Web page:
Wild Boar Farms: A Tomato Breeding Legend

In heirloom circles, the names Brad Gates and Wild Boar Farms have become synonymous for tomato breeding—it is nothing short of legendary.


| Winter 2014-15



Brad Gates wild boar farm

Photo courtesy www.RareSeeds.com

Brad Gates and Wild Boar Farms—in heirloom circles, the names have become synonymous with vibrant, even bizarre coloration and superlative tastes in tomatoes. Brad’s breeding work is nothing short of legendary.

But every legend has an origin. In this case, it began some 20 years ago. Brad told me recently how he got his start: “Originally I decided to work a couple of farmers' markets for a friend.” Heirloom tomatoes had only recently begun to be rediscovered and were just beginning to gain recognition. Brad was fascinated by the colors and tastes. He was also impressed by the prices quality heirloom tomatoes were fetching at market. Brad, who had previously worked in other jobs in the horticultural field, was intrigued, so he began growing them at various locations in and around Napa, California.

A sense of intrigue soon bloomed into full-blown obsession. Within a few seasons he had trialed over 200 tomato cultivars! That was when he “started saving my own seeds.” Brad noticed that, among all the tomatoes he was growing, there was occasionally what he calls “a gift of nature:” a clearly superior plant. Whether it was earlier, better-tasting, larger, smaller, differently colored from its more run-of-the-mill siblings, Brad would pick “the best of the best” and save the seeds. “I kept it up because there were just so many neat cultivars,” he said, and you can clearly hear the excitement in his voice.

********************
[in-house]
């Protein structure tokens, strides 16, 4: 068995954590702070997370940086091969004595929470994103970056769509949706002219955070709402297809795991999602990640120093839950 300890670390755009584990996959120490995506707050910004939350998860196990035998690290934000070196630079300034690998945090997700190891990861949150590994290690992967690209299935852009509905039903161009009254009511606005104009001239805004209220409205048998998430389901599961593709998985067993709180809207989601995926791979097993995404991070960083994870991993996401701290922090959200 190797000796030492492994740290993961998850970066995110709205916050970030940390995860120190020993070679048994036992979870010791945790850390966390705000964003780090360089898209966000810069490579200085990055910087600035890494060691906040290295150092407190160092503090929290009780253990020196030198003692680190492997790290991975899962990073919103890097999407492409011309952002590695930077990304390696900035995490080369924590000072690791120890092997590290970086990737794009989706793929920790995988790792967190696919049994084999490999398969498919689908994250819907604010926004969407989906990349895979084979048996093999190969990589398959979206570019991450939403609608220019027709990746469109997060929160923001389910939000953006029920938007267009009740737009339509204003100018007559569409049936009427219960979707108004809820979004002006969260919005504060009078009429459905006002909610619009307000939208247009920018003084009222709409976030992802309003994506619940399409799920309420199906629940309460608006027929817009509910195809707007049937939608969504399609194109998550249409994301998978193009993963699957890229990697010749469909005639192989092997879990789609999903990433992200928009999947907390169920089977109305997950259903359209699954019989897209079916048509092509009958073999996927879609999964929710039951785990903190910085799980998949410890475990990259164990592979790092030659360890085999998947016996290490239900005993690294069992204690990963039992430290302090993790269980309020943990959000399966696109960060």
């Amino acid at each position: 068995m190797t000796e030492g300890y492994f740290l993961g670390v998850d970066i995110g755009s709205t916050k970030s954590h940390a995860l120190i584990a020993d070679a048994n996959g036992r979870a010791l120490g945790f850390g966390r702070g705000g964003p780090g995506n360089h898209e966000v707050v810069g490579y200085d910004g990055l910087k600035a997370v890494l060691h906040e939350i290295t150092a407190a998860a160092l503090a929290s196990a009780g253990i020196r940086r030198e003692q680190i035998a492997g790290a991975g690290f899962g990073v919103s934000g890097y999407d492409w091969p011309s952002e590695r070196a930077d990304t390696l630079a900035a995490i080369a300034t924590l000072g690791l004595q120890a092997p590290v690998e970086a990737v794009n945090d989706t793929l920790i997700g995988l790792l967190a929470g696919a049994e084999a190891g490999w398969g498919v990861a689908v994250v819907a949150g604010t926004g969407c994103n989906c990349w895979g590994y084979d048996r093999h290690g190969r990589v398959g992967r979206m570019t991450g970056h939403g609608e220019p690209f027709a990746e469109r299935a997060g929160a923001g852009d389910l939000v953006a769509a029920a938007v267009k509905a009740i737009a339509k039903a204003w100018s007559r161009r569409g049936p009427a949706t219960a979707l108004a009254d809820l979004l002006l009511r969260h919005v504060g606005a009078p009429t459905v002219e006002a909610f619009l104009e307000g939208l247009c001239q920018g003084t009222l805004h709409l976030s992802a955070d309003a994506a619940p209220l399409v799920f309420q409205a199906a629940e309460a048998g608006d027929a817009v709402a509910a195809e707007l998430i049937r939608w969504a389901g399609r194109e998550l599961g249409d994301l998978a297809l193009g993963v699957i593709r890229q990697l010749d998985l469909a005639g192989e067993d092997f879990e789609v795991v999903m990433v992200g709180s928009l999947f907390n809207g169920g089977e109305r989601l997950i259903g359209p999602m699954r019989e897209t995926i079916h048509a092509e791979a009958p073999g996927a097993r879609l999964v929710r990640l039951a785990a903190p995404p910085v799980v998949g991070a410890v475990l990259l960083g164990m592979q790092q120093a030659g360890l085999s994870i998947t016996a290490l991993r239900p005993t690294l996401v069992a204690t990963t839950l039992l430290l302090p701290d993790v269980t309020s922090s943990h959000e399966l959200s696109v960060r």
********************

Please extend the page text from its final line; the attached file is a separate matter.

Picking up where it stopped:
Years later, he has dozens and dozens of stunningly different cultivars to his credit. Sizes run the gamut from cherries to huge slicers. And the colors! Brad's creations come in every possible tomato hue, often with two or three of them on a single fruit. “A lot of them have been lucky finds which I attribute to growing tens of thousands of plants and actually being the one going up and down the rows . . . to notice them . . . With a lot of plants to choose from you can get some pretty bizarre looking tomatoes; the key is selecting for flavor to go along with that unique look.” he said. Only a very few of his trial tomatoes are selected for planting the following year. “I like to grow about a hundred plants or more, then I'll select seeds from just a couple each season. “It's like a . . . Christmas present that takes a year to open,” he adds, referring to the colors, shapes and flavors.

OK, but what's up with the pig imagery? Brad explains with a chuckle that, years ago, he had no farm name. So he decided to name it after his favorite animal. As to “farms,” Brad, who seems like a no-nonsense, down-to-earth guy, explains that he was growing his tomatoes here and there, on various parcels of ground, so it really was a matter of multiple farms. So the name reflects that fact as well.

I asked Brad what the all-time favorite Wild Boar Farms cultivar would be. Without hesitation, he told me it is 'Pink Berkeley Tie Dye.' He indicates that the cultivar is his top seller, both in live-plant and in seed sales. As reasons, he cites its generous production, earliness, beautiful appearance and, above all, it’s great taste. The flavor has won numerous competitions, including an award at the Heirloom Expo in Petaluma California.





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